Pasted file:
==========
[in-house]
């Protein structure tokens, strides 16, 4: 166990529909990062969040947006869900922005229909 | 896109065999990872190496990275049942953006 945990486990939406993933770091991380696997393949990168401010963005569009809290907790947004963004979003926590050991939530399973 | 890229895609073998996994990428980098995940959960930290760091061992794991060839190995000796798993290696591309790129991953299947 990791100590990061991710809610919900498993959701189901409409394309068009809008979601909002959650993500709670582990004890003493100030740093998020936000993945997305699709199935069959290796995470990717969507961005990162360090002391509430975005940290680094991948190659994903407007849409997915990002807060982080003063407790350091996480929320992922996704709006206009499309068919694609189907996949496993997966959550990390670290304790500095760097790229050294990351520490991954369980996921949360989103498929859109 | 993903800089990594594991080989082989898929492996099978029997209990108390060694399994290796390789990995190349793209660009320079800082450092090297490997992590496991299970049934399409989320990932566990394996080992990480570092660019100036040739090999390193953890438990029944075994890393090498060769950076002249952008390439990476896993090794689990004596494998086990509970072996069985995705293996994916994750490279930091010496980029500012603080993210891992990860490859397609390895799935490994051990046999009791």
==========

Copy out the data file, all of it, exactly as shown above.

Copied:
[in-house]
């Protein structure tokens, strides 16, 4: 166990529909990062969040947006869900922005229909 | 896109065999990872190496990275049942953006 945990486990939406993933770091991380696997393949990168401010963005569009809290907790947004963004979003926590050991939530399973 | 890229895609073998996994990428980098995940959960930290760091061992794991060839190995000796798993290696591309790129991953299947 990791100590990061991710809610919900498993959701189901409409394309068009809008979601909002959650993500709670582990004890003493100030740093998020936000993945997305699709199935069959290796995470990717969507961005990162360090002391509430975005940290680094991948190659994903407007849409997915990002807060982080003063407790350091996480929320992922996704709006206009499309068919694609189907996949496993997966959550990390670290304790500095760097790229050294990351520490991954369980996921949360989103498929859109 | 993903800089990594594991080989082989898929492996099978029997209990108390060694399994290796390789990995190349793209660009320079800082450092090297490997992590496991299970049934399409989320990932566990394996080992990480570092660019100036040739090999390193953890438990029944075994890393090498060769950076002249952008390439990476896993090794689990004596494998086990509970072996069985995705293996994916994750490279930091010496980029500012603080993210891992990860490859397609390895799935490994051990046999009791």